These paper cut-outs have their very pure existence, although they escape from your hands, from your scissors.  Their paper matter with the fine play of light on their flexibility, the physical aspect of this flexibility, all combine to make something miraculous which loses its essence when it is placed flat.  But it retains its essence when it is fastened to the wall with pins by Lydia.  The paper then keeps the life I am talking about and undergoes incessant changes.

Matisse:  A Second Life, 2005 Editions Hazan, James Mayor translator of the English version

Comments are welcome!

Pearls from artists* # 108

At work on a pastel painting

At work on a pastel painting

* an ongoing series of quotations – mostly from artists, to artists – that offers wisdom, inspiration, and advice for the sometimes lonely road we are on.

Artists generally need privacy in order to create, and as I’ve noted, what constitutes adequate privacy varies by person and time.  Solitude quickly becomes isolation when it oversteps one’s desires.  But most artists need to feel that they and their work won’t be examined prematurely and, certainly, won’t be ambushed unfinished by ridiculing eyes.  You might go out and invite various people to critique a piece in progress, even knowing they’re unlikely to view it with sympathy, exactly because you feel there’s necessary information in their opinion.  But, if you’ve invited them, however unpleasant the response, your experience is likely preferable to what you would feel if they impulsively offered up the same critiques unsolicited.

Someone making art needs privacy in part because the process of creation makes many people feel vulnerable, sometimes exquisitely so, particularly since the work frequently emerges in a jumble of  mixed-up small parts that you can only assemble gradually, or in a wet lumpy mound that requires patient sculpting.  When people feel prematurely revealed or exposed, they often experience great discomfort and find themselves babbling apologetically, seeking to reassure by laying out the distance they have yet to travel.  It is in part this babble-as-smoke-screen to cover exposure resulting, distracting, unhappy self-consciousness that privacy seeks to shelter.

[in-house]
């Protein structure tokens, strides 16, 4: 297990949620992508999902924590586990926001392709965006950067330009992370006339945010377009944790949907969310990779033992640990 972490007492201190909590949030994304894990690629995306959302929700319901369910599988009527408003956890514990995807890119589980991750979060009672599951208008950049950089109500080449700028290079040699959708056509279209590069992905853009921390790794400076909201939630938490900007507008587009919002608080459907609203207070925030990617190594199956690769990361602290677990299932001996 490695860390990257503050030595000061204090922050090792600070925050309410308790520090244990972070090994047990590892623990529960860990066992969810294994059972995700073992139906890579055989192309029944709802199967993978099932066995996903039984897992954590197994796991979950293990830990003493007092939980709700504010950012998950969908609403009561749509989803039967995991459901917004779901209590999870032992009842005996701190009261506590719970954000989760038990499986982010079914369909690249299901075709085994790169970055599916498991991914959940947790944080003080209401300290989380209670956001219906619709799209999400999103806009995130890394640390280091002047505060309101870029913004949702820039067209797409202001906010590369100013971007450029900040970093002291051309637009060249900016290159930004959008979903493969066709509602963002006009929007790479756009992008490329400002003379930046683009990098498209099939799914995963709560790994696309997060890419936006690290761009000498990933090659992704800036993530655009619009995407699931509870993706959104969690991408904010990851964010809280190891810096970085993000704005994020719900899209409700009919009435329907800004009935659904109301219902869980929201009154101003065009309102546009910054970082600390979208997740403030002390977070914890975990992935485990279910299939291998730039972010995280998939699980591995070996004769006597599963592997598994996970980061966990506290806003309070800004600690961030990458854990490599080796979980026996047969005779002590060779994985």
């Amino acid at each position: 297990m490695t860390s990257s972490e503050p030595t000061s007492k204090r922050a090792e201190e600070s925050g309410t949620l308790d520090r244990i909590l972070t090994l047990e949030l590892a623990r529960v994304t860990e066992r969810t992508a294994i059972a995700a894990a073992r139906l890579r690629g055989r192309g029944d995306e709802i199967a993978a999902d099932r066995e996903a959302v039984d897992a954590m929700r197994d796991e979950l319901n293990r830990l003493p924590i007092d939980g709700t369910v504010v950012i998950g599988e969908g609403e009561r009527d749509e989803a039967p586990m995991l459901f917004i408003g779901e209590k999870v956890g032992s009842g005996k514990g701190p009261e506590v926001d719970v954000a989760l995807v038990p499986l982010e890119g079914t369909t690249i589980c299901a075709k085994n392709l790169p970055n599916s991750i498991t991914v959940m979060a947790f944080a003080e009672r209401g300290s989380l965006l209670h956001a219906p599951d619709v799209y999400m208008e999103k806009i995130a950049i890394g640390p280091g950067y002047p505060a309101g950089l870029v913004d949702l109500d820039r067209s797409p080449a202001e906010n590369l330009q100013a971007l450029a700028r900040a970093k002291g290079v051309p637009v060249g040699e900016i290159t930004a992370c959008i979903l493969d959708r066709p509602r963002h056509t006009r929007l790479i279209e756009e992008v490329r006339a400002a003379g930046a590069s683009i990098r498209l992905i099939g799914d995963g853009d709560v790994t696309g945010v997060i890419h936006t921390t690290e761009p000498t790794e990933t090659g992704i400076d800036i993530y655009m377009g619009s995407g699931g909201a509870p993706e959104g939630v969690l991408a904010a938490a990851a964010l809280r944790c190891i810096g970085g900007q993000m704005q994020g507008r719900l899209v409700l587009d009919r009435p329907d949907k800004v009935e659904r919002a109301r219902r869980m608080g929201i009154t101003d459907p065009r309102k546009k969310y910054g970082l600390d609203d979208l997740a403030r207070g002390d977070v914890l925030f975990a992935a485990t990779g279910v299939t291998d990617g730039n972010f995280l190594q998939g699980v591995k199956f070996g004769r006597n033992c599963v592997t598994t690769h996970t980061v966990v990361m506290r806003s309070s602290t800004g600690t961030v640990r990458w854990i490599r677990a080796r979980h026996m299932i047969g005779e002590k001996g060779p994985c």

But even more significantly, privacy grants us permission to turn our attention inward without interruption.  As I described earlier, in order to concentrate, think, and fantasize, we need to feel we’re in a safe enough space that we can lower our vigilance, stop monitoring our environment, and allow ourselves to refocus on the happenings within our own minds.  There are times interruptions feel merciful, but many more when they disrupt our effort to flesh out an inchoate notion.

Janna Malamud Smith in an absorbing errand:  How Artists and Craftsmen Make Their Way to Mastery 

Comments are welcome!  

Q: What artists influenced the creation of your latest pastel-on-sandpaper painting?

"Incognito," 38" x 58," soft pastel on sandpaper

“Incognito,” 38″ x 58,” soft pastel on sandpaper

A:  As I continue to evolve my studio practice, I study and learn from various artists, living and long gone, who have mastered visual art and many other disciplines.  I cannot point to any particular artists that directly influenced “Incognito” or any other specific paintings.  

With “Pearls from artists,” published every Wednesday in this blog, I quote passages from books I am reading that resonant with ideas regarding my work.  Readers can perhaps infer some of my influences from those posts.

Comments are welcome!

 

%d bloggers like this: